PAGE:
SPRINGFIELD, Ill. — Legislation that amends the Soil and Water Conservation Districts Act passed unanimously in the Illinois House and is now in the Senate. The bill would add soil health practices to the list of resources districts can provide for farmers.
The amendment provides that the purposes of the districts include the conservation of soil health, organic matter in soil and plants and water quality, rather than just water; and the improvement of resilience to droughts, floods and other extreme weather.
The bill, sponsored by Sen. Scott Bennett, D-Champaign, and Rep. Michael Halpin, D-Rock Island, in their respective chambers, defines soil health as the “overall composition of the soil, including the amount of organic matter stored in the soil and the continued capacity of soil to function as a vital living ecosystem that sustains plants, animals and humans.”
It allows districts to initiate and conduct specified activities regarding improvement of soil health, including surveys, investigations, research, development of comprehensive plans, entering into agreements with or cooperating with other entities and making agricultural and engineering machinery and equipment available to landowners or occupiers within the district.
An update on the bill’s progress was given by Eliot Clay, Illinois Environmental Council’s agriculture and water programs director, at a Soil Health Summit April 9. The event, hosted by the Illinois Stewardship Alliance, brought together farmers, organizations, agency officials and other partners to explore how policy can enhance soil health and stewardship to vital resources.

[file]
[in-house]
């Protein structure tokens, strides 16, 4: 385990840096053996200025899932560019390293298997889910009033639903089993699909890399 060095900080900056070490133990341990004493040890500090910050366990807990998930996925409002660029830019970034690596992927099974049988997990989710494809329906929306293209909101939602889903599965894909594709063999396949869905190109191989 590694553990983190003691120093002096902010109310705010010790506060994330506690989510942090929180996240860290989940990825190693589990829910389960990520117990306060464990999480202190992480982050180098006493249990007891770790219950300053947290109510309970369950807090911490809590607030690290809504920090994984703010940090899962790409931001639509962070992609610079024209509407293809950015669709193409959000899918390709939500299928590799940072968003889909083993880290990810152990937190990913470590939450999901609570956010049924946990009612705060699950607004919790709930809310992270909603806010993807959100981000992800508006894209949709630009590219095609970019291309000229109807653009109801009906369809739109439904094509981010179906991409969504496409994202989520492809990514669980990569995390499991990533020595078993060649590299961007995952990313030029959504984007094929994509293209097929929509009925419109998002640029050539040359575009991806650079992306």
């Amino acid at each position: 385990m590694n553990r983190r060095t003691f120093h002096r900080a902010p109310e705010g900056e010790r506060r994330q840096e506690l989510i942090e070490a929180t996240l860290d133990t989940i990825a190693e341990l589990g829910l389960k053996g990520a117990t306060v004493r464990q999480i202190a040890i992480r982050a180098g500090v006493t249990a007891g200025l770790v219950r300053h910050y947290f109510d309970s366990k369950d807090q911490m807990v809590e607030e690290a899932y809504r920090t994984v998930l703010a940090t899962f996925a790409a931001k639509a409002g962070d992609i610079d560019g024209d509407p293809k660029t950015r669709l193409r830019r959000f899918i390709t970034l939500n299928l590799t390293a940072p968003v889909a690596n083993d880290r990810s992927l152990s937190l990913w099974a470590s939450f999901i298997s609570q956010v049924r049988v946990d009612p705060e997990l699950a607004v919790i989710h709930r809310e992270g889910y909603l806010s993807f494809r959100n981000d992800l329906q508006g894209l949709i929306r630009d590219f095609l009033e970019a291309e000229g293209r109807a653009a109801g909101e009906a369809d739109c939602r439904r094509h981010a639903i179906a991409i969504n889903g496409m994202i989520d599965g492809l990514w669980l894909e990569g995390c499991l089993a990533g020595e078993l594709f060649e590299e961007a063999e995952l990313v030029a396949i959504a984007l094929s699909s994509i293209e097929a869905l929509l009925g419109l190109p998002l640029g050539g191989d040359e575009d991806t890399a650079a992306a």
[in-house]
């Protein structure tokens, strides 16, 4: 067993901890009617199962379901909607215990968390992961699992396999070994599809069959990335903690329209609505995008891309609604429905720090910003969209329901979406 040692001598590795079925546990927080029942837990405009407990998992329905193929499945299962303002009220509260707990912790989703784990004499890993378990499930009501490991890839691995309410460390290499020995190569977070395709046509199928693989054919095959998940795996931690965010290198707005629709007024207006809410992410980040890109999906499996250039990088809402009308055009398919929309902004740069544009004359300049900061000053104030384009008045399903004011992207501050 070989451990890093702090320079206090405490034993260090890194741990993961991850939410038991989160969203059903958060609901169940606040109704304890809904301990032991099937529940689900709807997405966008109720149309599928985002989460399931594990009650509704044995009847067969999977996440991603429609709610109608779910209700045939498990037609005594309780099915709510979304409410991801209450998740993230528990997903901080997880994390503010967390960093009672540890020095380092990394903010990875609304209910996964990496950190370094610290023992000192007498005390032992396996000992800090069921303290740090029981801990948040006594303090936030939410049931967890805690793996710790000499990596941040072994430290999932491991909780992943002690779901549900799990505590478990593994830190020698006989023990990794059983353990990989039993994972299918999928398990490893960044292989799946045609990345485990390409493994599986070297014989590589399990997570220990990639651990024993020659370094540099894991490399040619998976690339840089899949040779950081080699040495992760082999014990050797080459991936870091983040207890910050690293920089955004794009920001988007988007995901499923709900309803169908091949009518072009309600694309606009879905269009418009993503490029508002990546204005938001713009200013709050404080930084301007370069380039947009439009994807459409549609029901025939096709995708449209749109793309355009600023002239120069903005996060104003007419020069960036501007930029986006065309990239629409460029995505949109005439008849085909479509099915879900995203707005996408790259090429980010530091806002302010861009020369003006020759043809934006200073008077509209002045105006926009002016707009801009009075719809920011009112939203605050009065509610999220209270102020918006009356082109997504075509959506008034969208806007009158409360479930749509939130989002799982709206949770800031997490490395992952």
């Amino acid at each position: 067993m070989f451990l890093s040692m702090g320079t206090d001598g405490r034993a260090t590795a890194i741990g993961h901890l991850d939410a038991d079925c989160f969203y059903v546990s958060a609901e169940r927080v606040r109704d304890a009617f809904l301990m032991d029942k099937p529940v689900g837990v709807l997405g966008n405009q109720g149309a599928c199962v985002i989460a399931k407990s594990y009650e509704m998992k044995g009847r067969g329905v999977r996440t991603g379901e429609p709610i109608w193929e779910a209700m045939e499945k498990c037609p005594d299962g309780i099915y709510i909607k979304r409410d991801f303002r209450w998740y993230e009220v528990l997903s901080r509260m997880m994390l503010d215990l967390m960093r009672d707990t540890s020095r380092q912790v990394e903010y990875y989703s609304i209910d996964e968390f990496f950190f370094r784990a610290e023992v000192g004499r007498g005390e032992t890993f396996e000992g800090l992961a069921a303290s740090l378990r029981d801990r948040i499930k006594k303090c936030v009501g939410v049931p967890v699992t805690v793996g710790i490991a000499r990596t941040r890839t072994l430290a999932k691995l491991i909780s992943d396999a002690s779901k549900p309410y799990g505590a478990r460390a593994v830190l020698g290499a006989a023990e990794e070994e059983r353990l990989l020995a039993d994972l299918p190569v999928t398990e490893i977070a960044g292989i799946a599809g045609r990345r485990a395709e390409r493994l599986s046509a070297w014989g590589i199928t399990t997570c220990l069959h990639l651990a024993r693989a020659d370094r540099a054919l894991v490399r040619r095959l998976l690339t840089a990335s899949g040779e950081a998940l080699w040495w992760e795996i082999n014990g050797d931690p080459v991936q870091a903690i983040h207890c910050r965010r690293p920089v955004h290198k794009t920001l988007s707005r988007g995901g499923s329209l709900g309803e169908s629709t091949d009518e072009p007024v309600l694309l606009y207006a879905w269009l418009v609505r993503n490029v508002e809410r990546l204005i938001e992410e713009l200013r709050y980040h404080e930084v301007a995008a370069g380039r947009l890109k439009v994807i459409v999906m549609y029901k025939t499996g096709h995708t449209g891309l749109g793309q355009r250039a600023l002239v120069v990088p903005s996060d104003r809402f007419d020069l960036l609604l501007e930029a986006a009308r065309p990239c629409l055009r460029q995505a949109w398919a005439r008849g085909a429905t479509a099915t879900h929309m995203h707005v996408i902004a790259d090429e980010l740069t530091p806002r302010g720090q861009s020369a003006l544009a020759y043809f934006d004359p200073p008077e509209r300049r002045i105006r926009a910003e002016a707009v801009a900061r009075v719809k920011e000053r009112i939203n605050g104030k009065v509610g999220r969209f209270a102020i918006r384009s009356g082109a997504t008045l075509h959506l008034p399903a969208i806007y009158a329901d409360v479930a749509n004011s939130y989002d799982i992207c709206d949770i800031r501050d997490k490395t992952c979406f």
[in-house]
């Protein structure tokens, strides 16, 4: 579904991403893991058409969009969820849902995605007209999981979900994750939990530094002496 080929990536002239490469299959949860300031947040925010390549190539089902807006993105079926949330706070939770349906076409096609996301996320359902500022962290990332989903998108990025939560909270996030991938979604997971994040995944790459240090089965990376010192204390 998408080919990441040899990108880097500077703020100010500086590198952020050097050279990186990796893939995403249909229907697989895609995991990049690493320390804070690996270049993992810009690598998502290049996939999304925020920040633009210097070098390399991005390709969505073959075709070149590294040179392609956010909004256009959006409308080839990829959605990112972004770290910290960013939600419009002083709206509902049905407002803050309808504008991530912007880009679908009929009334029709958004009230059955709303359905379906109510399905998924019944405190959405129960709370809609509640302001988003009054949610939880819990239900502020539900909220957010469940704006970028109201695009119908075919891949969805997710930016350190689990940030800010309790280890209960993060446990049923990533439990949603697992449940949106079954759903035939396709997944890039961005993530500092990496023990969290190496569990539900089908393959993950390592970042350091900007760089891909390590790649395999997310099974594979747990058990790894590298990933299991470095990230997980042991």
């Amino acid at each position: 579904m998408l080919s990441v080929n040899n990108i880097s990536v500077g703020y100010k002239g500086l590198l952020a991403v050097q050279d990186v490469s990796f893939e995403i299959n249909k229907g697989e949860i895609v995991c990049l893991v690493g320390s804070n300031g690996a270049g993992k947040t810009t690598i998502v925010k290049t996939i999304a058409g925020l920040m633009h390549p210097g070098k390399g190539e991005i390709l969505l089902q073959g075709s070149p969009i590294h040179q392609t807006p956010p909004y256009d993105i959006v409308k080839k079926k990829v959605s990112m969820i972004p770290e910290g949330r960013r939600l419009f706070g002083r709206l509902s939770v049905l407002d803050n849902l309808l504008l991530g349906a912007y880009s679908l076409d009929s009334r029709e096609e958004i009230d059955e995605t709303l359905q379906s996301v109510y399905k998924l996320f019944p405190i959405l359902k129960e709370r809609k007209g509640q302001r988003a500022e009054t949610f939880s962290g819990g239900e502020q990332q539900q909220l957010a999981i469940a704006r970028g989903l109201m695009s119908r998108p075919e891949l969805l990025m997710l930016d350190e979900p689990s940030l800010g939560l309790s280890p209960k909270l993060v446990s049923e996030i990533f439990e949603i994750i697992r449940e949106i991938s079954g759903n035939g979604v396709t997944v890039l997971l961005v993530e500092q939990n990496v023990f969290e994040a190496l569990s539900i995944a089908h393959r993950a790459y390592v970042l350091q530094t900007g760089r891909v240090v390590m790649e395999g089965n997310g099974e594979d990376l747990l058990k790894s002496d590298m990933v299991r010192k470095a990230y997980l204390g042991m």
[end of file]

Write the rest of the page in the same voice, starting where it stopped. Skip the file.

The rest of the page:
“The Illinois Environmental Council has been working with the Stewardship Alliance and soil and water conservation districts on this legislation. I think all of the farm-related groups are pretty much on board with what we’re trying to do,” Clay said.
The soil and water conservation districts’ roots go back to 1937 when the U.S. Department of Agriculture drafted the Standard State Soil Conservation Districts Law that was initially established due to the repercussions from the Dust Bowl.
“People wanted the dirt to stay where it was and they started developing strategies at the local level to try to stop that from happening. And while that is definitely a noble endeavor and it’s something that’s very important still today, one of the things that have been coming recently is that the idea of soil health is becoming more prominent in the minds of farmers, conservationists and environmentalists,” Clay said.
“As a result of that, someone had brought the idea to us that soil health should be a part of the mission of soil and water conservation districts in state statute. We wanted to codify this so that it’s something that would remain in perpetuity. We feel soil health is going to be very important moving forward and it’s going to become more and more of a discussion as we keep spreading these ideas.”
Clay referred to examples of herbaceous wind barriers established in field perpendicular to the prevailing wind direction to help control erosion.
“We want soil health to be more a part of the conversation. We don’t want this to be a one off where there’s some ‘goofy neighbor’ who’s installing all of these trees on their land. We want it to be a common practice and we feel that by putting this in the Soil and Water Conservation District Act that it will gain the traction and the transparency that it needs so it doesn’t become something that’s weird. It’s something that is normal,” Clay said.
“We want soil health to be something that is just part of the conversation as a general rule of thumb moving forward.
“Soil health is something that has not really been talked about publicly a lot until the last 10 or so years. We’re hoping that by codifying this in statute we are going to be able to shift the idea and make this norm.”